Nothing in the plain language of the pertinent part of section 40 of the Torrens Act limits the registrar's tax search to tax sales less than one year old. The second paragraph of section 40(b) does refer to the one-year limitation on filing with the registrar certificates of sale. That paragraph, however, describes when the registrar may withhold issuing a certificate of title or entering a memorial in the register relating to a registered property.
This procedure is, of course, completely different from the nonmandatory tax search that the registrar makes only on request, for which section 40 provides in the subsequent paragraph. That paragraph says nothing about a one-year limit for tax sales that the registrar should include in the tax search. That paragraph says simply that the registrar "shall search for and report in writing to the applicant" unpaid taxes, special assessments, forfeitures, and internal revenue tax liens. (Ill. Rev. Stat. 1983, ch. 30, par. 84.) Defendants and the trial court confused these two separate and different provisions. We hold, therefore, that the registrar had a duty under section 40 of the Torrens Act to include the 1979 tax sale in his tax search for plaintiffs.
Defendants next contend that plaintiffs are not the proper parties to file a claim under sections 101 and 102 of the Torrens Act (Ill. Rev. Stat. 1983, ch. 30, pars. 138, 139). Referring to the previously cited general purposes of the Torrens system, defendants argue that the Act protects only intending purchasers of land by allowing them to determine from the register the condition of title and in whom title is vested. Since plaintiffs were sellers rather than buyers, defendants argue that plaintiffs cannot seek damages under the statute.
Defendants' argument lacks merit. Defendants overlook the other previously mentioned purpose of the Torrens Act: to create a system of land title registration where all instruments affecting any title would be filed and registered in the office of the registrar and at no other place. (Hacken v. Isenberg (1919), 288 Ill. 589, 599, 124 N.E. 306, 310.) This goal applies to all interested persons, including plaintiffs.
The Torrens Act itself expressly allows plaintiffs to file a claim for damages. Section 40 of the Act explicitly states that "any person" may apply to the registrar for a tax search. (Ill. Rev. Stat. 1983, ch. 30, par. 84.) Further, section 101 of the Act states that " [a]ny person sustaining loss or damage through any omission, mistake or misfeasance of the registrar . . . shall have a right of action for the damages thus sustained against the county in which such land shall be registered." (Emphasis added.) (Ill. Rev. Stat. 1983, ch. 30, par. 138.) We hold, therefore, that plaintiffs can properly file a claim for damages under sections 101 and 102 of the Torrens Act. Since we previously held that the registrar breached his duty under section 40 of the Act, we further conclude that he breached his duty to plaintiffs.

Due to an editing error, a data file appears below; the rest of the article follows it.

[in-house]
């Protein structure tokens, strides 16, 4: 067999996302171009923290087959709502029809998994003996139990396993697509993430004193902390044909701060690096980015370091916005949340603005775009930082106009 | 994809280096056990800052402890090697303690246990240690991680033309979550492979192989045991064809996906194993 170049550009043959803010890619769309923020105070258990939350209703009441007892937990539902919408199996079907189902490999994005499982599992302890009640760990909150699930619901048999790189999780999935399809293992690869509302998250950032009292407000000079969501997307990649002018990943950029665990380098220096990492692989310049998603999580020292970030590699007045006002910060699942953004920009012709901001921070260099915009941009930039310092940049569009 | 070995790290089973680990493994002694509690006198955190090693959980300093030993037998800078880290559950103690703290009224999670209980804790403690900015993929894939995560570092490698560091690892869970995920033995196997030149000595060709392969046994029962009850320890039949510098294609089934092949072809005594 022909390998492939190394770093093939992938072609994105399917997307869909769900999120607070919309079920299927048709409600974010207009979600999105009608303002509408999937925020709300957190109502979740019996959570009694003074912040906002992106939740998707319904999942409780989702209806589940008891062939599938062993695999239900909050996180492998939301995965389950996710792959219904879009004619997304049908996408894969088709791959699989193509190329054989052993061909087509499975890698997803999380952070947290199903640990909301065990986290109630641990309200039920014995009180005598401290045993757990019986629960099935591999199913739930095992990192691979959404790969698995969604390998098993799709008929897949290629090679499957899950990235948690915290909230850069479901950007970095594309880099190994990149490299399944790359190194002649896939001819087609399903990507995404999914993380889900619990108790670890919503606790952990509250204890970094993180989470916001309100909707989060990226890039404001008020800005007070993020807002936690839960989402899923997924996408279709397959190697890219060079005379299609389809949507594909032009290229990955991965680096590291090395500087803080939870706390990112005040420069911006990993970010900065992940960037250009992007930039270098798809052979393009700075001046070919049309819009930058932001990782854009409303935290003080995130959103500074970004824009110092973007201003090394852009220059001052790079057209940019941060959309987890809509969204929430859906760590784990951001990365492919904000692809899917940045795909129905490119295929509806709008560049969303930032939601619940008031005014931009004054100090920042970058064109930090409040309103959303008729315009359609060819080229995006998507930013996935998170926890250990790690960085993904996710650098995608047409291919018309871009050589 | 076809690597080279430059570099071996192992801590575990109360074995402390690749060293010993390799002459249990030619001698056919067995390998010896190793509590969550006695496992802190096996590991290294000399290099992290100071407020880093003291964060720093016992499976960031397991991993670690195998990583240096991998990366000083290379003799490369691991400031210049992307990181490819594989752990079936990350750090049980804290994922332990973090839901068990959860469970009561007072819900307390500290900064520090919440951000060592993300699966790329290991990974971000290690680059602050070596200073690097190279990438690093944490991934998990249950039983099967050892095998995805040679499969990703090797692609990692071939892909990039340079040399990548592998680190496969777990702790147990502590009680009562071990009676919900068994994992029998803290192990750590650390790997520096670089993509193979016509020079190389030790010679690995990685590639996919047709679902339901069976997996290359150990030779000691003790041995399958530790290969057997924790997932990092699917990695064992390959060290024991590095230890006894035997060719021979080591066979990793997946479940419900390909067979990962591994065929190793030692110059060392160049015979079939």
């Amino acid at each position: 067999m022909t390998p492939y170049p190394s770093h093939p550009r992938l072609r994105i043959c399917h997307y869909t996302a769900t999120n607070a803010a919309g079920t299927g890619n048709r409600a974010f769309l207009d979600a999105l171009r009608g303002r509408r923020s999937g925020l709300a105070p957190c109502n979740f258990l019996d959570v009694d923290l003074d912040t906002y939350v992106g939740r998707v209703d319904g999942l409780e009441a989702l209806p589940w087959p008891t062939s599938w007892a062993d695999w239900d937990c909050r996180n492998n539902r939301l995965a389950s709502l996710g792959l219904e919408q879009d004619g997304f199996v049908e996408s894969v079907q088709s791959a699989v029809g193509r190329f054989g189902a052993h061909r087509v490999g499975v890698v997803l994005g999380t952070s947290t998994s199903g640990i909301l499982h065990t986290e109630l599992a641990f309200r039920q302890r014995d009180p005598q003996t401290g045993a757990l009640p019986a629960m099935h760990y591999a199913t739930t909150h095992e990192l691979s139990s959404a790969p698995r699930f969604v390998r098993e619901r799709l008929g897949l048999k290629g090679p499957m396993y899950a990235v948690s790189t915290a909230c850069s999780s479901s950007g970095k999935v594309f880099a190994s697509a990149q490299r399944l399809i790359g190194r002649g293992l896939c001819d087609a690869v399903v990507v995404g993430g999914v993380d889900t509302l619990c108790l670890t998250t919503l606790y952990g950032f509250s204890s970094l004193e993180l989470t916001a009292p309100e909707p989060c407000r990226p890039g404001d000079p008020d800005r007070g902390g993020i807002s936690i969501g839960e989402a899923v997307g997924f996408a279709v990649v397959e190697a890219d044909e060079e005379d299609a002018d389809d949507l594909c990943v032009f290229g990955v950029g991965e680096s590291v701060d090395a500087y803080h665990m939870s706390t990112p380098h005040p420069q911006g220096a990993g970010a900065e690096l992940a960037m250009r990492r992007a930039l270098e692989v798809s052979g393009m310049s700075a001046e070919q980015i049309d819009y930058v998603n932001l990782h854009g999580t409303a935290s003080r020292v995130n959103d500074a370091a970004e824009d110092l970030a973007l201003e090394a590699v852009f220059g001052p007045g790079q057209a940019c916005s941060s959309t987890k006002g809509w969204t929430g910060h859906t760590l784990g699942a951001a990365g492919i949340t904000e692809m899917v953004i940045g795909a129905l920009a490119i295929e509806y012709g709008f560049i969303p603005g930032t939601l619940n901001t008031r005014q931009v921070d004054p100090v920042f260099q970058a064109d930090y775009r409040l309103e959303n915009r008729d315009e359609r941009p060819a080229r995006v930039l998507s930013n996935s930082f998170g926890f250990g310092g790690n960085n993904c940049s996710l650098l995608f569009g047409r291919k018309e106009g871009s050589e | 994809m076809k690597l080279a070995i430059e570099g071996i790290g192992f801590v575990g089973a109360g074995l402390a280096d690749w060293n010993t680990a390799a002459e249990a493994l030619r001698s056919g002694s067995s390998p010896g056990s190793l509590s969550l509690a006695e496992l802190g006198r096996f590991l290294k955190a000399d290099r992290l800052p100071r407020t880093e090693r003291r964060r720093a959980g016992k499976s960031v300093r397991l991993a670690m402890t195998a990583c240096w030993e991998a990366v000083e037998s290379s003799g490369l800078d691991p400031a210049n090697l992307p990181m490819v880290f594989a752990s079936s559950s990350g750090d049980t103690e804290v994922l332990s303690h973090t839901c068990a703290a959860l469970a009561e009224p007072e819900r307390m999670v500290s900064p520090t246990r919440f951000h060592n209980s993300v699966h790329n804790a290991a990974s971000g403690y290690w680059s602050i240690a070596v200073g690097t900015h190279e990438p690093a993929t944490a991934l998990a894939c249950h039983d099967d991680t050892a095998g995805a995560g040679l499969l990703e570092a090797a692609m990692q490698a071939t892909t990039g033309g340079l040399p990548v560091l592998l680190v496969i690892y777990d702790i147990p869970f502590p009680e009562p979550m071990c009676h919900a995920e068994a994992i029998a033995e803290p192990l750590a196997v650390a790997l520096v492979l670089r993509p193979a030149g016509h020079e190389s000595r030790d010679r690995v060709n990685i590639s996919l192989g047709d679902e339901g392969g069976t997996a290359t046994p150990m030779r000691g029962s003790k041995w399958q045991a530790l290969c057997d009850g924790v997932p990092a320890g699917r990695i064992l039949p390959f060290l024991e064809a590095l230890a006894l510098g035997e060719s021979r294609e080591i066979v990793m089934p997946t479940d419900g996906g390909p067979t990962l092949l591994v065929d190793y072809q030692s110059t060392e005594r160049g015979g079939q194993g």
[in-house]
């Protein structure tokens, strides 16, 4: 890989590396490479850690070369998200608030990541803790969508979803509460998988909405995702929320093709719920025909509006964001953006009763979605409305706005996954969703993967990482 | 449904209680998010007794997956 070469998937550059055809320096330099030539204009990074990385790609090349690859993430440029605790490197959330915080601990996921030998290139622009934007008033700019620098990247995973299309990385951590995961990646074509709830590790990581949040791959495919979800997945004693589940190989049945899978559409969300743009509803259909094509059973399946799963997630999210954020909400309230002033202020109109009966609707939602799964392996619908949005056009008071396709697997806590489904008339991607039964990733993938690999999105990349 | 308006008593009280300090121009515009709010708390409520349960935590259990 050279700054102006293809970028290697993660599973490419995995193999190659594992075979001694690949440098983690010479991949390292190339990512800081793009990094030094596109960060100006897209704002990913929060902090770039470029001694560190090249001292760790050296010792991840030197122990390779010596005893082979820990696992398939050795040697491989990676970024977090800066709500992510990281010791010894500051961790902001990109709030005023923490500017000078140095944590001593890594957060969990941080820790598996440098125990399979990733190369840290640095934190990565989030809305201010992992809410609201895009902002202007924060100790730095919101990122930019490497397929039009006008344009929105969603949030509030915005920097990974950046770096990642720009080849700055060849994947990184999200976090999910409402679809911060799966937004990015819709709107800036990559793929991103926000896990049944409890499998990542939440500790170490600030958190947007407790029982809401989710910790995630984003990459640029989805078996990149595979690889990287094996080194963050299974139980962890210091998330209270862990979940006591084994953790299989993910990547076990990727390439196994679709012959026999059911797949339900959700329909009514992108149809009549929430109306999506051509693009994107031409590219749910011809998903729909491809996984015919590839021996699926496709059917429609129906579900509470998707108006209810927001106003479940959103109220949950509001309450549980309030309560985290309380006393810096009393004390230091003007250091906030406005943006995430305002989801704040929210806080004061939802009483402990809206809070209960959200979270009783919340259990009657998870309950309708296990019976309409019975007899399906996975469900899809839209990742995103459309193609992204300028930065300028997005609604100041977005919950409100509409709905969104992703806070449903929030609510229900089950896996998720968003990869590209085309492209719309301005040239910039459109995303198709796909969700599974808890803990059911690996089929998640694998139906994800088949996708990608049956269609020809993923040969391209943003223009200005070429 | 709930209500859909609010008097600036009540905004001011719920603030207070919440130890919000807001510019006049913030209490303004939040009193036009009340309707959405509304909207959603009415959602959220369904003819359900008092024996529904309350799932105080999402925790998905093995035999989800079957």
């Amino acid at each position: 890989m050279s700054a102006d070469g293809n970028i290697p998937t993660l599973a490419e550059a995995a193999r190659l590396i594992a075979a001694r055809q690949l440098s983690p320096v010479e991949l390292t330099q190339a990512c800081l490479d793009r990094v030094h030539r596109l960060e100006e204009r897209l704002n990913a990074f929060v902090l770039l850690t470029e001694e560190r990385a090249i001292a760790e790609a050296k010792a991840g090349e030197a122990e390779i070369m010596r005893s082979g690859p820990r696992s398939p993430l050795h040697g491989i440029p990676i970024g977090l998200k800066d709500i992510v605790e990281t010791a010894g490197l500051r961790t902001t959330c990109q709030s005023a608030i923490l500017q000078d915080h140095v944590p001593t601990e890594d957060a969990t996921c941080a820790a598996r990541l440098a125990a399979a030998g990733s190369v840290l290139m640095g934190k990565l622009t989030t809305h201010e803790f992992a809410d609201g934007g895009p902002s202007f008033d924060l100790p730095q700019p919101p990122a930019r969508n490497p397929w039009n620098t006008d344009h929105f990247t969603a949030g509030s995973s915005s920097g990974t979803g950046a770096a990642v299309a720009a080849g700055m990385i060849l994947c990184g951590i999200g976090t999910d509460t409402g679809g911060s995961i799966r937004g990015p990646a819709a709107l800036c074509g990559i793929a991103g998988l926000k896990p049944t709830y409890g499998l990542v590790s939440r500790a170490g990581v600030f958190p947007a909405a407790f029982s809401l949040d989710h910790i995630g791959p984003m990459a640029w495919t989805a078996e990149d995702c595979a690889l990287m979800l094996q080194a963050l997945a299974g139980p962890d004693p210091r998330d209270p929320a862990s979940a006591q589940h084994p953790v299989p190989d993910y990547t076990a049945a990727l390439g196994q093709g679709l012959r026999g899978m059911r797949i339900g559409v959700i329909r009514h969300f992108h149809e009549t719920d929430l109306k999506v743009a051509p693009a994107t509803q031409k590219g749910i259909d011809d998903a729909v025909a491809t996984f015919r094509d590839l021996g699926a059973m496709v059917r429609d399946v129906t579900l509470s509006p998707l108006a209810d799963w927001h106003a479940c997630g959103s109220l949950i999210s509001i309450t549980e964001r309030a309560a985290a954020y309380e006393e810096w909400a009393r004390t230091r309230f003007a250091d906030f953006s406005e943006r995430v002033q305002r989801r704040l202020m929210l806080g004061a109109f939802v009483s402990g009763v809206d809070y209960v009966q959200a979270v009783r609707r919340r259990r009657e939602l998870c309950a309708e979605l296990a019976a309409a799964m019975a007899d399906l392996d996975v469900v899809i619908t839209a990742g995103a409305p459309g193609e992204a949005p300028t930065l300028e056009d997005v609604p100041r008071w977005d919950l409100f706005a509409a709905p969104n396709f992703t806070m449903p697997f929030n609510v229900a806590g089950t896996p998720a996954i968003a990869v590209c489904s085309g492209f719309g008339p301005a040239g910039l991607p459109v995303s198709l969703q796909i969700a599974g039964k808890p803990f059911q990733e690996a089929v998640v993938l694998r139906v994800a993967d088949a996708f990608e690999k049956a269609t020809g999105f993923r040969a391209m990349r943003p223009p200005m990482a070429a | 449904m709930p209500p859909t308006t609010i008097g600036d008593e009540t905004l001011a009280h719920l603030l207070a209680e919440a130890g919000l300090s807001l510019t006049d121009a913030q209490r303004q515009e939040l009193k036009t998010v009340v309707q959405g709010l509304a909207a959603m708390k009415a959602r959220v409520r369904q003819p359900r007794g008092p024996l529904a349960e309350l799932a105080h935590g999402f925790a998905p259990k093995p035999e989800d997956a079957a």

The last issue that we must address is the amount of damages that plaintiffs should receive. Plaintiffs seek as damages the total amount of their expenses in repurchasing the property. Defendants argue that plaintiffs should receive only one-third of their total expenses since Michael Gaffney had only a one-third interest in the property on the date that the tax deed issued to the DeBois Investment Group.
We reject defendants' argument. The registrar's mistake that gave rise to plaintiffs' claim occurred on October 13, 1983. On that date, plaintiffs still owned the property; they did not convey the property into the trust until December 20, 1983. Further, the registrar's panel found that none of the other beneficiaries to the trust contributed any money for the repurchase. Referring to the registrar's statutory indemnity fund, from which the county pays claims filed under section 101 of the Torrens Act (Ill. Rev. Stat. 1983, ch. 30, par. 139), this court has stated, "[t]he registrar has made the mistake and has a fund to pay for it." Hoffman v. Schroeder (1962), 38 Ill. App. 2d 20, 35, 186 N.E.2d 381, 389.
Neither the registrar's panel nor the trial court addressed specifically the issue of damages since each found that the registrar was not liable. The registrar's panel did find, however, that plaintiffs spent $53,000 for the property's repurchase. Additionally, the record contains evidence that plaintiffs spent $2,458 for attorney fees, $533 for title insurance, and $250 for an appraisal; plaintiffs' expenses totalled $56,241.
Because the amount of damages is definite and ascertainable from the record, there is no need to remand the cause to the trial court for a determination. Accordingly, we enter judgment here for plaintiffs in the amount of $56,241. 87 Ill. 2d R. 366(a)(5); see, e.g., Ginsburg v. Prudential Insurance Co. of America (1938), 294 Ill. App. 324, 341, 13 N.E.2d 792, 798.
For the foregoing reasons, the judgment of the circuit court of Cook County, which upheld the decision of the registrar of titles, is reversed, with judgment entered here for plaintiffs in the amount of $56,241.
Reversed, with judgment here.
Reversed with judgment entered.